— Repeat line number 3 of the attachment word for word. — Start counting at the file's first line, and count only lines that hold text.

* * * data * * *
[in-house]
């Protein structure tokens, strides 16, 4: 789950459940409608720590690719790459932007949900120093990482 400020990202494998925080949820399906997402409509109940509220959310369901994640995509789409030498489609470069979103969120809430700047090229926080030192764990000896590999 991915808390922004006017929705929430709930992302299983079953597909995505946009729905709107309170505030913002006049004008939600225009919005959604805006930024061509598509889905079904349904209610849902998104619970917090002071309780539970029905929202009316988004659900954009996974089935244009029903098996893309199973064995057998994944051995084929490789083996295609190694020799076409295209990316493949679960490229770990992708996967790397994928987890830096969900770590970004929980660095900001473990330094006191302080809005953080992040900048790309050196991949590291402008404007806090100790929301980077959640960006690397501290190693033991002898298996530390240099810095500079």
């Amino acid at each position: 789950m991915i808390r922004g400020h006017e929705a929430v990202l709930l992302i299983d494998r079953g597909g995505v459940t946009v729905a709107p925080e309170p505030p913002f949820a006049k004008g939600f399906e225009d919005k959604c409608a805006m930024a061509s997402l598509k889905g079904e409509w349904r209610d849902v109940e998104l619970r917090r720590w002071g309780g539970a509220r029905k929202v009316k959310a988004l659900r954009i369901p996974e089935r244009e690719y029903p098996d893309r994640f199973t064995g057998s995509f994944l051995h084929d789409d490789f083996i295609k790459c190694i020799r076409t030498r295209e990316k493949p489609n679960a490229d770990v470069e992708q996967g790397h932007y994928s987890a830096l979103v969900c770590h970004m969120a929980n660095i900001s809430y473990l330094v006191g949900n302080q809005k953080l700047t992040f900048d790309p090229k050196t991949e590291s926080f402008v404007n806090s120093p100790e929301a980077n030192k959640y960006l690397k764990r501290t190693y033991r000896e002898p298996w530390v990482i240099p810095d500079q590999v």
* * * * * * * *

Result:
């Amino acid at each position: 789950m991915i808390r922004g400020h006017e929705a929430v990202l709930l992302i299983d494998r079953g597909g995505v459940t946009v729905a709107p925080e309170p505030p913002f949820a006049k004008g939600f399906e225009d919005k959604c409608a805006m930024a061509s997402l598509k889905g079904e409509w349904r209610d849902v109940e998104l619970r917090r720590w002071g309780g539970a509220r029905k929202v009316k959310a988004l659900r954009i369901p996974e089935r244009e690719y029903p098996d893309r994640f199973t064995g057998s995509f994944l051995h084929d789409d490789f083996i295609k790459c190694i020799r076409t030498r295209e990316k493949p489609n679960a490229d770990v470069e992708q996967g790397h932007y994928s987890a830096l979103v969900c770590h970004m969120a929980n660095i900001s809430y473990l330094v006191g949900n302080q809005k953080l700047t992040f900048d790309p090229k050196t991949e590291s926080f402008v404007n806090s120093p100790e929301a980077n030192k959640y960006l690397k764990r501290t190693y033991r000896e002898p298996w530390v990482i240099p810095d500079q590999v």